The four biggest U.S. airlines applied on Tuesday for coveted slots at Tokyo's downtown airport, aiming to grab a bigger share of traffic between two of the world's biggest economies.
The filings on Tuesday came from Delta and United, which are now the two biggest U.S. carriers serving Japan, and from American and Continental, which have been looking to increase their shares.
They all fly to Tokyo Narita airport already. But Tokyo Haneda Airport is much closer to downtown. It's a prize that has been off-limits to U.S. carriers since 1978.
A new open-skies treaty reached in December between the U.S. and Japan would significantly relax restrictions on flights between the two countries, including slots at Haneda. The agreement still needs to be finalized by both governments.
U.S. carriers are seeking to increase their presence in Asia because they can charge a premium price for those flights. International business travelers tend to spend more than leisure fliers because they fly more, and often at the last minute.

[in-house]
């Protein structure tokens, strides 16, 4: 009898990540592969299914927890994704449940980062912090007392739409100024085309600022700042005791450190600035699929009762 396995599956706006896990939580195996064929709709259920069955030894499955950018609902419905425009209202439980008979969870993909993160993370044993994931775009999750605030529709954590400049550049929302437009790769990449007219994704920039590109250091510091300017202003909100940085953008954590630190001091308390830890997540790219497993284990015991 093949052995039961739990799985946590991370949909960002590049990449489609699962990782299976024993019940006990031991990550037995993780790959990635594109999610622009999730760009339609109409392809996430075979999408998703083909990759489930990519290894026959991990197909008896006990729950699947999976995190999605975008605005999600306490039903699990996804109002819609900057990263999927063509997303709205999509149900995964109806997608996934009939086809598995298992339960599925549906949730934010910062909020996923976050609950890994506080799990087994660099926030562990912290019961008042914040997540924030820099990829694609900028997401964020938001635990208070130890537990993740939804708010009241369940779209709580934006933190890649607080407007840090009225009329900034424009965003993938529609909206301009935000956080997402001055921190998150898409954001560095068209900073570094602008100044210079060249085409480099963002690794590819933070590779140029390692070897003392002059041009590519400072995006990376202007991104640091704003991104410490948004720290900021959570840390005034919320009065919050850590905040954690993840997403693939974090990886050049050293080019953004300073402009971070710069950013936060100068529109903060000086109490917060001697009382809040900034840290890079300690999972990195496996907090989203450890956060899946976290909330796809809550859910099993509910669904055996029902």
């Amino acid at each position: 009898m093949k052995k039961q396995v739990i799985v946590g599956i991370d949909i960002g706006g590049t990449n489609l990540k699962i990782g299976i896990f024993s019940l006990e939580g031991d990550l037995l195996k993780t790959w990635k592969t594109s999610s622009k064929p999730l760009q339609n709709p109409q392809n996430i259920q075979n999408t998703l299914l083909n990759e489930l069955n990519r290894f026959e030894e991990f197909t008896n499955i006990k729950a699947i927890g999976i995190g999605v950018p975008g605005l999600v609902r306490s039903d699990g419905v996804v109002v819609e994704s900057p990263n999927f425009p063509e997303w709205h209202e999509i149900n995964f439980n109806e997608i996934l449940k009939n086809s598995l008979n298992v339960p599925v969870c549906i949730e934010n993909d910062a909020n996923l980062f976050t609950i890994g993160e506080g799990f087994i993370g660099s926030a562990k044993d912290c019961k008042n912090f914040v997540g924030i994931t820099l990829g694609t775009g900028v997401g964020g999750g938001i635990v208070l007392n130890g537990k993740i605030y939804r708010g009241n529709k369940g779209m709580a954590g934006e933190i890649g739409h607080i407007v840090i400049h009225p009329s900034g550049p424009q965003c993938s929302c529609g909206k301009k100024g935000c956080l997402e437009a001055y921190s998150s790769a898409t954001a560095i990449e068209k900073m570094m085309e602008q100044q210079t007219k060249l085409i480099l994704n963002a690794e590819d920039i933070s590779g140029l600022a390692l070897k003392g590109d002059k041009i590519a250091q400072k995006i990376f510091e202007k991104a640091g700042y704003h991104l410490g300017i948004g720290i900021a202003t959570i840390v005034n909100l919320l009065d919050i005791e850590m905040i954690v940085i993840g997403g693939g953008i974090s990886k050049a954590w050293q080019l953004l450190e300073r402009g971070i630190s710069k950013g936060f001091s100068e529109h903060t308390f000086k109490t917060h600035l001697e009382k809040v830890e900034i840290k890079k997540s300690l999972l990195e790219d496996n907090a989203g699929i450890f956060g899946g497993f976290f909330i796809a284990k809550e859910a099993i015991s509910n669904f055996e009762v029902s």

United said it expects the U.S. Transportation Department to award four pairs of daily slots from the U.S. to Haneda. It's asking for one of them, for a flight from San Francisco.
Delta said it applied for flights from Seattle, Detroit, Los Angeles, and Honolulu. Continental's flights would be from Newark, N.J. and Guam. It currently flies to Narita from Newark and Houston, as well as Guam.
American asked for two slots pairs, from John F. Kennedy airport in New York and from Los Angeles International.
The various airline alliances are likely to play a role in how the Transportation Department divvies up the slots.
United is part of the Star Alliance, along with All Nippon Airways, which already serves Haneda. American is part of the oneworld alliance, along with Japan Airlines, which also serves Haneda. Delta claimed that giving it the routes would be the only way to increase competition for flights to Haneda since American and Continental already have partners serving that airport.